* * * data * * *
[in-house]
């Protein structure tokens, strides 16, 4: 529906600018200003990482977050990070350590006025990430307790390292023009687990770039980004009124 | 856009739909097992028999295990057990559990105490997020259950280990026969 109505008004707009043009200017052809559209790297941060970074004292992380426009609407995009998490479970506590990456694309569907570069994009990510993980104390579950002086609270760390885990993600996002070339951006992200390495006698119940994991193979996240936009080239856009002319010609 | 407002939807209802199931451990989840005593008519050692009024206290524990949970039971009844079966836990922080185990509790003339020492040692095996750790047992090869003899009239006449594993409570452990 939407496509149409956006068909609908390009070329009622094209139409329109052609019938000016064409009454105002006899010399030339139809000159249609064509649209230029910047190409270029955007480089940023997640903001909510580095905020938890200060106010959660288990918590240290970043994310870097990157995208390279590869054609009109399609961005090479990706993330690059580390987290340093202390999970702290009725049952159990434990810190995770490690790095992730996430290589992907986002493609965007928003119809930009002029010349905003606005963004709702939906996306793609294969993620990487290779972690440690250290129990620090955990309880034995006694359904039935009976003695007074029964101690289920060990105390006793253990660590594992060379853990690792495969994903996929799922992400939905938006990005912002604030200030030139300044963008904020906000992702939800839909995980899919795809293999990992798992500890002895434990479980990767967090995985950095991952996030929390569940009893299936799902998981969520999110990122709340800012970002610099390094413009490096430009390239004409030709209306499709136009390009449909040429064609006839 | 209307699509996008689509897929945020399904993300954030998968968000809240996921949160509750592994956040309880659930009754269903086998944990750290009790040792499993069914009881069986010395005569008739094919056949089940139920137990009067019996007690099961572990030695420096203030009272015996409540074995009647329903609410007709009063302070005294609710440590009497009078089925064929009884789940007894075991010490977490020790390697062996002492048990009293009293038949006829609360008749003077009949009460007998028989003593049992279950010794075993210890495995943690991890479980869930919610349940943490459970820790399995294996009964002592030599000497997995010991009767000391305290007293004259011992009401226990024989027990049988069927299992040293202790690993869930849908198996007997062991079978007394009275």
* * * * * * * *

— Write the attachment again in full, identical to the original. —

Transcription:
[in-house]
């Protein structure tokens, strides 16, 4: 529906600018200003990482977050990070350590006025990430307790390292023009687990770039980004009124 | 856009739909097992028999295990057990559990105490997020259950280990026969 109505008004707009043009200017052809559209790297941060970074004292992380426009609407995009998490479970506590990456694309569907570069994009990510993980104390579950002086609270760390885990993600996002070339951006992200390495006698119940994991193979996240936009080239856009002319010609 | 407002939807209802199931451990989840005593008519050692009024206290524990949970039971009844079966836990922080185990509790003339020492040692095996750790047992090869003899009239006449594993409570452990 939407496509149409956006068909609908390009070329009622094209139409329109052609019938000016064409009454105002006899010399030339139809000159249609064509649209230029910047190409270029955007480089940023997640903001909510580095905020938890200060106010959660288990918590240290970043994310870097990157995208390279590869054609009109399609961005090479990706993330690059580390987290340093202390999970702290009725049952159990434990810190995770490690790095992730996430290589992907986002493609965007928003119809930009002029010349905003606005963004709702939906996306793609294969993620990487290779972690440690250290129990620090955990309880034995006694359904039935009976003695007074029964101690289920060990105390006793253990660590594992060379853990690792495969994903996929799922992400939905938006990005912002604030200030030139300044963008904020906000992702939800839909995980899919795809293999990992798992500890002895434990479980990767967090995985950095991952996030929390569940009893299936799902998981969520999110990122709340800012970002610099390094413009490096430009390239004409030709209306499709136009390009449909040429064609006839 | 209307699509996008689509897929945020399904993300954030998968968000809240996921949160509750592994956040309880659930009754269903086998944990750290009790040792499993069914009881069986010395005569008739094919056949089940139920137990009067019996007690099961572990030695420096203030009272015996409540074995009647329903609410007709009063302070005294609710440590009497009078089925064929009884789940007894075991010490977490020790390697062996002492048990009293009293038949006829609360008749003077009949009460007998028989003593049992279950010794075993210890495995943690991890479980869930919610349940943490459970820790399995294996009964002592030599000497997995010991009767000391305290007293004259011992009401226990024989027990049988069927299992040293202790690993869930849908198996007997062991079978007394009275």